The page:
A White House spokesperson on Tuesday expressed President Barack Obama’s support for legislationy [press briefing] that would ban discrimination on the basis of sexual orientation and gender identity through an amendment to the 1964 Civil Rights Act. The legislation had been under consideration for several weeks, and the White House had not been prepared to endorse it [press briefing] when it came under review in early October. The bill was introduced in July by Democratic Senators Jeff Merkley of Oregon, Tammy Baldwin of Wisconsin, Cory Booker of New Jersey and Rep. David N. Cicilline and is unlikely to proceed through Congress [WP report].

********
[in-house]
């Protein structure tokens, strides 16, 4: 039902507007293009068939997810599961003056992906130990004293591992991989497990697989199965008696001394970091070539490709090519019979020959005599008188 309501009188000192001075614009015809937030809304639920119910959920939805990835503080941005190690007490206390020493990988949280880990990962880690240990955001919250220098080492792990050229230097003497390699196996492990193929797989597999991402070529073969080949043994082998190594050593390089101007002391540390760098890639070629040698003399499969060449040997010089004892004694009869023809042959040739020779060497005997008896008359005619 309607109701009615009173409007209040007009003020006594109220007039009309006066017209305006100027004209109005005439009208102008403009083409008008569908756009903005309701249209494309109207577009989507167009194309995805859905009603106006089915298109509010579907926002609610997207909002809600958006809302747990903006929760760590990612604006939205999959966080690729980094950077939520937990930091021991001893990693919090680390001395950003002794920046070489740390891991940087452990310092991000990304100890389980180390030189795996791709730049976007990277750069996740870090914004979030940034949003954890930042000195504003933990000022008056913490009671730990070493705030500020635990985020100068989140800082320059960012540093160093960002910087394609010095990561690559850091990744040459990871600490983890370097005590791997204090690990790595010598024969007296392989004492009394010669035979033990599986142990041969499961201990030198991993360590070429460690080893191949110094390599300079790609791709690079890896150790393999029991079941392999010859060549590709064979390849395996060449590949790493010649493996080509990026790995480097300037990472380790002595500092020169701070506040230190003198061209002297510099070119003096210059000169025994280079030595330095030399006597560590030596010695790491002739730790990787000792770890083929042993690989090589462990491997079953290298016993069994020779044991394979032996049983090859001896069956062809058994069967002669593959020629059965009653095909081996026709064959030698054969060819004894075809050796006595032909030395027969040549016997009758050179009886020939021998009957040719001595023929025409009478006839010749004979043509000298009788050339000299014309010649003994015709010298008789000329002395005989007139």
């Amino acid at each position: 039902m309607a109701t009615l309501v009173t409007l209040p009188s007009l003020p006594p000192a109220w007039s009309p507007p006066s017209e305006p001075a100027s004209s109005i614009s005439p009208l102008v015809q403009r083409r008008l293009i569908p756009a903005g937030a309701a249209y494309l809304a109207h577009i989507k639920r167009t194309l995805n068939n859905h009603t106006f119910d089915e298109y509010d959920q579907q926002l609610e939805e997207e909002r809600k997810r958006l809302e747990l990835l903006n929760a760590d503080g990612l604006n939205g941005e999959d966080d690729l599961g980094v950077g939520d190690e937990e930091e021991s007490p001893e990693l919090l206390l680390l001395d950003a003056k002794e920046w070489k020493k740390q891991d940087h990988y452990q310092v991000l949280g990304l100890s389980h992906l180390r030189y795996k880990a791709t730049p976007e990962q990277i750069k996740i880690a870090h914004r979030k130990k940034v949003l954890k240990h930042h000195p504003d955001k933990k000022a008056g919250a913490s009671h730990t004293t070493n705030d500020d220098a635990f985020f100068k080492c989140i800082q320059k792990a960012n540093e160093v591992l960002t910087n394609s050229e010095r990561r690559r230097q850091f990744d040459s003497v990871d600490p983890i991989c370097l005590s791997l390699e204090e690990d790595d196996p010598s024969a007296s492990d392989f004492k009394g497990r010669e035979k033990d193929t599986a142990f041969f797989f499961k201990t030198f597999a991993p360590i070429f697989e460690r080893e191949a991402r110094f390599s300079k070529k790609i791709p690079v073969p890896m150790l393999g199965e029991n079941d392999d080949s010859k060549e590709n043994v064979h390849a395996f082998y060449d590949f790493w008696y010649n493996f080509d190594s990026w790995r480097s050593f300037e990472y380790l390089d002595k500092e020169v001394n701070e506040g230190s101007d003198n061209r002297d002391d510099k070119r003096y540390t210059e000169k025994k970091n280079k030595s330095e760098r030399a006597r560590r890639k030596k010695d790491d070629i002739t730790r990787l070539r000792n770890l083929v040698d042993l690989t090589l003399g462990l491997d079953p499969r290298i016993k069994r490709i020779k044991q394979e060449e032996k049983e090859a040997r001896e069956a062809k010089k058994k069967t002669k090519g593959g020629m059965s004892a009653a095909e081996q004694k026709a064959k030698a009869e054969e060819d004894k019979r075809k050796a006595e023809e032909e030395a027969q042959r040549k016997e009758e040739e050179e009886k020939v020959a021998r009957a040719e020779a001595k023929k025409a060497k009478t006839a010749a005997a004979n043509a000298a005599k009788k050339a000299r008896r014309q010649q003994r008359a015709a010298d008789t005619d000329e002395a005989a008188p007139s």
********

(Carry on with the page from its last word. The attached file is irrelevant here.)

Discrimination based on sexual orientation and gender identity has been a controversial issue in the US. In July 2014 Obama signed an executive order [text] barring federal contractors from discriminating on the basis of sexual orientation or gender identity [JURIST report] but, despite pressure, did not include any exemptions for religious organizations. In November 2013 the US Senate approved [JURIST report] the Employment Non-Discrimination Act [text], a bill outlawing workplace discrimination against gay, bisexual and transgender Americans, by a vote of 64 to 32, but it has made no progress in the House of Representatives. The US Senate Health, Education, Labor and Pensions Committee (HELP) [official website] in July 2013 approved a version [JURIST report] of ENDA. And in January 2013 the Virginia Senate initially approved legislation [JURIST report] that would prohibit the state government from discriminating against its employees based on sexual orientation. HELP held a hearing [JURIST report] in June 2012 regarding ENDA, focusing on discrimination faced by LGBT employees across the country. Earlier that month JURIST Guest Columnist Brynne Madway argued [JURIST op-ed] that the LGBT community must shift some of its focus to promoting anti-discrimination laws, noting that only a small number of states have nondiscrimination laws that include gender identity and sexual orientation.